(iv) Shuttle Vectors:
The prokaryotic vectors cannot exist and work in eukaryotic cells. Therefore, several vectors have been constructed which exist both in prokaryotic (E. coli) and eukaryotic cells. Such vectors having two origin for replication i.e. oriE and oriEuk are called ‘shuttle vector’.
The oriE functions in E. coli and oriEuk functions in eukaryotic cells. Besides, these vectors also contain the antibiotic resistance genes (e.g. ampr) that act as selectable marker.
One of the examples of shuttle vectors is the yeast episomal plasmid (YEP). The YEP is a 2 circle plasmid-based vector which contain 2 µ origin of replication, E. coli shuttle sequence and a selectable marker i.e. Ieu2 yeast gene.
(v) Expression Vectors:
In addition to incorporation desired gene into the host cell, the objectives of rDNA technology is to produce high amount of proteins encoded by the DNA insert. To achieve this goal, the introduced novel gene must express.
Hence, expression of cloned genes is carried out by inserting a ‘promotor sequence’ (signal for initiation of transcription), and a ‘terminator sequence’ (that provides signal for termination of transcription). Near cloning site a translation initiation sequence (a ribosome binding site and short codon) is also incorporated into the vector.
The cloning vectors which contain these signals for protein synthesis are called expression vectors. An expression vector pSOMI containing promotor-operator (PO) for production of a chain of somatostatin (soml) is given in.
(b) Bacteriophage Vectors:
Bacteriophages are the viruses that infect bacterial cells after injecting their genetic material (DNA or RNA) and kill them. The viral DNA replicates and expresses inside the bacterial cells, and produces a number of phage particles released after bursting the bacterial cells. This is called lytic cycle of bacteriophage.
The released phages re-infect the live cells. The ability of transferring the viral DNA from phage capsid specific bacterial cell gave insight to the scientists to exploit bacteriophages and design them as cloning vectors.
The two bacteriophages e.g. phage X and Ml3 have been modified and used as cloning vectors.
(i) Phage X:
Phage X infects E. coli. It has a double stranded DNA genome of 48.514 kb. It exists as linear molecule with complementary 12 nucleotides long single stranded projections at each end. Therefore, it is circularised after introduction into E. coli cells.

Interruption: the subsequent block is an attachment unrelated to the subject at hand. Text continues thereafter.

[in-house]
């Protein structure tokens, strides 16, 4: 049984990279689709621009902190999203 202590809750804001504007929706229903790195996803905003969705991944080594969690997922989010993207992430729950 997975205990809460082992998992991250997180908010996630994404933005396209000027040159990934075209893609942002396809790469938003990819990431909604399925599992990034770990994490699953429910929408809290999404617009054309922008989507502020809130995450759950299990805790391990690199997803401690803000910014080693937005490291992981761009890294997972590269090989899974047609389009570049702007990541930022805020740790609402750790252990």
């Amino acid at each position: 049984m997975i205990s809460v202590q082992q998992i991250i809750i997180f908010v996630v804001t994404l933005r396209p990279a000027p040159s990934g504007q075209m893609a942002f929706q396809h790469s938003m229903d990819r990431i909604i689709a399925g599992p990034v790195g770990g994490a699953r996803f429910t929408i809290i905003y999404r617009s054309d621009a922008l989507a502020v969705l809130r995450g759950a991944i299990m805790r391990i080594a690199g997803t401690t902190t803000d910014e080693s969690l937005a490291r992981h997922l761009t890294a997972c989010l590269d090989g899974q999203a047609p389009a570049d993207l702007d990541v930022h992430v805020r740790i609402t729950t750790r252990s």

The 12 nucleotide long projections show cohesiveness and form the COS site (cohesive site). Phage genome has a large non-essential region which is not involved in cell lysis.
Taking advantage of it two types of cloning vectors can be produced, either by inserting foreign DNA (insertion vectors) or replacing by a foreign DNA (replacement vectors). The upper limit of foreign DNA to be packed is about 23 kb.
M13 is a filamentous phage of E. coli which infects only such cells which contain sex pili. M13 consists of single stranded circular DNA molecule having 6,407 bases. It lands on sex pilus and delivers its DNA into the cell through the lumen of pilus.
After delivery, the DNA is converted from single stranded molecule to double stranded molecule. It is called replicative form (RF) of DNA. The RF of M13 replicates and forms 50-100 RF) molecules per cell.
Finally, single stranded DNA molecules are produced from RF DNA and extrude from the cell as M13 particles. The progeny molecules are packed upon extrusion through the cell wall. The cells are not killed but grow slowly.
Foreign DNA of about 500 bp can be cloned into a multiple cloning sequence that form part of a cloned modified lacZ gene on the double stranded RF of Ml3. Different strategies are followed when large sized foreign DNA is to be cloned.
For the development of M13-based vector, the RF can be purified and manipulated. Foreign DNA inserted into M13 vectors can be procured as single stranded DNA. This form of cloned genes is very useful for DNA sequencing and site-directed mutagenesis as discussed in preceding sections.
(ii) Cosmid Vectors:
For the first time J. Collins and B. Hohn first developed the cosmid in 1978. Cosmids are such vectors that are constructed by uniting some part of plasmid DNA with COS site of phage X (COS site + plasmid = cosmid).
Cosmid vector possesses an ori (origin for replication) gene, a selectable genetic marker (for antibiotic resistance), suitable recognition sites for restriction enzymes (i.e. cloning sites) and cohesive COS site.
Cosmid verctor circularises through COS site and replicates as a plasmid. The upper limit of foreign DNA to be packed into cosmid cosmid for cloning is about 45 kb.
(iii) YAC Vectors:
Yeast artificial chromosomes (YAC) have been developed as high capacity vector which can clone very large DNA segment of about 1 Mb in length. It is maintained as a separate chromosome in the cell.
It has been used for physical mapping of human chromosome in ‘Human Genome Project’.
The pYAC plasmid contains the E. coli origin of replication (oriE) and a selectable marker (ampr), a yeast DNA sequence, genes each for uracil biosynthesis pathway (URA3) providing centromeric function (CEN), automatic replication sequence (ARS), tryptophan synthesis pathway (TRP) and telomeric (T) sequence. There are recognition sites for restriction enzymes such as Sma\ and BamHl.
(iv) BAC Vectors: